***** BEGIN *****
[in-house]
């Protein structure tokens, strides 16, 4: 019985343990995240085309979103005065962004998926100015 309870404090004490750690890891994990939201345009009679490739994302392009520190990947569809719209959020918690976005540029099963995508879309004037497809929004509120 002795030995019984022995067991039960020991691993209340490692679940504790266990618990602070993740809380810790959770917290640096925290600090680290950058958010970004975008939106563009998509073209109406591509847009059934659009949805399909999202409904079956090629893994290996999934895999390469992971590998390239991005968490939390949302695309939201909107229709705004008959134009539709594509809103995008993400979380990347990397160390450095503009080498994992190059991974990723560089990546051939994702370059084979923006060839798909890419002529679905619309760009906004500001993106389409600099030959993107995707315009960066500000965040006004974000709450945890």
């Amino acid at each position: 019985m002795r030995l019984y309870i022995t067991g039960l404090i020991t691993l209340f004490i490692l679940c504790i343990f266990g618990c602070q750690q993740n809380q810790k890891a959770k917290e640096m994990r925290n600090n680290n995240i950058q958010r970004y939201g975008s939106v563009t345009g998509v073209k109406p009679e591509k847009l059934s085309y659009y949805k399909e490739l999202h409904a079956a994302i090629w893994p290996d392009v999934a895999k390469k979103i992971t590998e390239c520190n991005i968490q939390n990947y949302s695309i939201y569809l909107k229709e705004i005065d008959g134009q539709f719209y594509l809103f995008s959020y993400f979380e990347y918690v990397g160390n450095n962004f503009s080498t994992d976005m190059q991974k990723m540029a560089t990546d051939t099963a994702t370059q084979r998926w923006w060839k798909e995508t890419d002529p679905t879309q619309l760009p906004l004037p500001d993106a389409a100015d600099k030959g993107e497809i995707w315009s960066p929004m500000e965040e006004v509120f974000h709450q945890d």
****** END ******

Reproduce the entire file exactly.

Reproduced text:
[in-house]
């Protein structure tokens, strides 16, 4: 019985343990995240085309979103005065962004998926100015 309870404090004490750690890891994990939201345009009679490739994302392009520190990947569809719209959020918690976005540029099963995508879309004037497809929004509120 002795030995019984022995067991039960020991691993209340490692679940504790266990618990602070993740809380810790959770917290640096925290600090680290950058958010970004975008939106563009998509073209109406591509847009059934659009949805399909999202409904079956090629893994290996999934895999390469992971590998390239991005968490939390949302695309939201909107229709705004008959134009539709594509809103995008993400979380990347990397160390450095503009080498994992190059991974990723560089990546051939994702370059084979923006060839798909890419002529679905619309760009906004500001993106389409600099030959993107995707315009960066500000965040006004974000709450945890």
């Amino acid at each position: 019985m002795r030995l019984y309870i022995t067991g039960l404090i020991t691993l209340f004490i490692l679940c504790i343990f266990g618990c602070q750690q993740n809380q810790k890891a959770k917290e640096m994990r925290n600090n680290n995240i950058q958010r970004y939201g975008s939106v563009t345009g998509v073209k109406p009679e591509k847009l059934s085309y659009y949805k399909e490739l999202h409904a079956a994302i090629w893994p290996d392009v999934a895999k390469k979103i992971t590998e390239c520190n991005i968490q939390n990947y949302s695309i939201y569809l909107k229709e705004i005065d008959g134009q539709f719209y594509l809103f995008s959020y993400f979380e990347y918690v990397g160390n450095n962004f503009s080498t994992d976005m190059q991974k990723m540029a560089t990546d051939t099963a994702t370059q084979r998926w923006w060839k798909e995508t890419d002529p679905t879309q619309l760009p906004l004037p500001d993106a389409a100015d600099k030959g993107e497809i995707w315009s960066p929004m500000e965040e006004v509120f974000h709450q945890d």